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The Use of Ketamine as an Anaesthetic During Electroconvulsive Therapy (KANECT)

The safety and scientific validity of this study is the responsibility of the study sponsor and investigators. Listing a study does not mean it has been evaluated by the U.S. Federal Government. Read our disclaimer for details.
 
ClinicalTrials.gov Identifier: NCT01306760
Recruitment Status : Completed
First Posted : March 2, 2011
Last Update Posted : September 8, 2016
Sponsor:
Collaborators:
NHS Grampian
Chief Scientist Office of the Scottish Government
Information provided by (Responsible Party):
University of Aberdeen

Tracking Information
First Submitted Date  ICMJE March 1, 2011
First Posted Date  ICMJE March 2, 2011
Last Update Posted Date September 8, 2016
Study Start Date  ICMJE March 2011
Actual Primary Completion Date February 2014   (Final data collection date for primary outcome measure)
Current Primary Outcome Measures  ICMJE
 (submitted: March 1, 2011)
Change in depressive symptoms [ Time Frame: After 4th treatment ]
The primary outcome measure will be change in depressive symptoms after the fourth ECT treatment. This will be assessed by the change in MADRS and 17-item HDRS scores between start of treatment and this timepoint.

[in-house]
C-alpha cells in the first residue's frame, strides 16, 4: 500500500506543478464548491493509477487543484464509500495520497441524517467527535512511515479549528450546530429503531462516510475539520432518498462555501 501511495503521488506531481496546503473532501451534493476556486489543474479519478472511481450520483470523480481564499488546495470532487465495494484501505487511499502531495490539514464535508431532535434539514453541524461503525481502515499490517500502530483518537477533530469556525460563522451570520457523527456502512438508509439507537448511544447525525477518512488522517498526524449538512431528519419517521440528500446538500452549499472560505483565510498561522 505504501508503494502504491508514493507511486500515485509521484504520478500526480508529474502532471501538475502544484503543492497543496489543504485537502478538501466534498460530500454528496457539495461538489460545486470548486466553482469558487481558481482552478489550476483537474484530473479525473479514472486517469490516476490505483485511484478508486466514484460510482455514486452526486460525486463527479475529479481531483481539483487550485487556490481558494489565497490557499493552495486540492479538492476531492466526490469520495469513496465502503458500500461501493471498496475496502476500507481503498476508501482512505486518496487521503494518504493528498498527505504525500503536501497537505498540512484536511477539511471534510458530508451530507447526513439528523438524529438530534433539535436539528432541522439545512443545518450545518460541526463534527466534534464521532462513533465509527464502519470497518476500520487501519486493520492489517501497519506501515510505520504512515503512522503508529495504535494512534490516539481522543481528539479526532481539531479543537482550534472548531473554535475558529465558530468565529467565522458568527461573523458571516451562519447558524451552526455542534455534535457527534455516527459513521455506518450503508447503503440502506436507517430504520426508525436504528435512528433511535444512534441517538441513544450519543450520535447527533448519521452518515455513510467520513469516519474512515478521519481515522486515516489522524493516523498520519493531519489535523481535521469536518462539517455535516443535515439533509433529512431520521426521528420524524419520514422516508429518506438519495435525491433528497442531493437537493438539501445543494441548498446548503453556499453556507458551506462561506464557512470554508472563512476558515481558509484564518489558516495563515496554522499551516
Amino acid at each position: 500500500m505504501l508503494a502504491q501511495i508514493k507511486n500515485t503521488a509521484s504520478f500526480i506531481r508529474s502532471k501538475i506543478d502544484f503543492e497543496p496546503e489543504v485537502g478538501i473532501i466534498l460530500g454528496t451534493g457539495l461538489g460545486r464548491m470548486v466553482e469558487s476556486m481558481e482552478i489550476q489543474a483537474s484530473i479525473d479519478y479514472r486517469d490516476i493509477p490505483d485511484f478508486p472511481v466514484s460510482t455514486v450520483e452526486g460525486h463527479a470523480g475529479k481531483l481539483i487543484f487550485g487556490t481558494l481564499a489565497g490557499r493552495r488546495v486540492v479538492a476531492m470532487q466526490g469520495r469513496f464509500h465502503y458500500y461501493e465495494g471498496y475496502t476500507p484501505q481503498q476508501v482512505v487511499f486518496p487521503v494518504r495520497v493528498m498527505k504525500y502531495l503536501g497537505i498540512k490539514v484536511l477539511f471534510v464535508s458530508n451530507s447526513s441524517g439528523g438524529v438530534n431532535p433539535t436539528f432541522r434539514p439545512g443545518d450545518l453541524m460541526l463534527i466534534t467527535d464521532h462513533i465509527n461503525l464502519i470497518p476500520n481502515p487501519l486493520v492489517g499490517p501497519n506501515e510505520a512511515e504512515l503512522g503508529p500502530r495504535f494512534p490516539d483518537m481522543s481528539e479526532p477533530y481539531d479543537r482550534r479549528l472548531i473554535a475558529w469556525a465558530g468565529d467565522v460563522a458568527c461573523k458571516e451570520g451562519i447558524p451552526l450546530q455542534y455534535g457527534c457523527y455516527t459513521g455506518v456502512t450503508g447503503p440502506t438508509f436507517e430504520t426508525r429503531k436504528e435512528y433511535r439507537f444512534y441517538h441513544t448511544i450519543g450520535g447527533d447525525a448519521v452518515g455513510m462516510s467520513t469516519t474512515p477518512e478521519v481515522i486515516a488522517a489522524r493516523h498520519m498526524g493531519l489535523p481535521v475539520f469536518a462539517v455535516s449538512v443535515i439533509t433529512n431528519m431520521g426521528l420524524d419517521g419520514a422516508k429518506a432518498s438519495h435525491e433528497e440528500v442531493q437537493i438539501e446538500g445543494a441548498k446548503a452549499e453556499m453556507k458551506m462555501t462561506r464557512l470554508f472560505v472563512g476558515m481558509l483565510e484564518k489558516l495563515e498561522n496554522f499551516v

Original Primary Outcome Measures  ICMJE Same as current
Change History
Current Secondary Outcome Measures  ICMJE
 (submitted: March 1, 2011)
  • Cognitive side-effects [ Time Frame: 2 months ]
    This will be assessed using the spatial recognition test from the CANTAB battery. This test was chosen as previous research has shown that this test is most sensitive to anterograde memory impairments associated with ECT. By administering this test before, during (after 4th treatment) and after treatment (immediately following and at 1 month follow-up) we will be able to determine whether ketamine can reduce the anterograde memory dysfunction as compared to propofol.
  • Change in depressive symptoms after treatment [ Time Frame: 2 months ]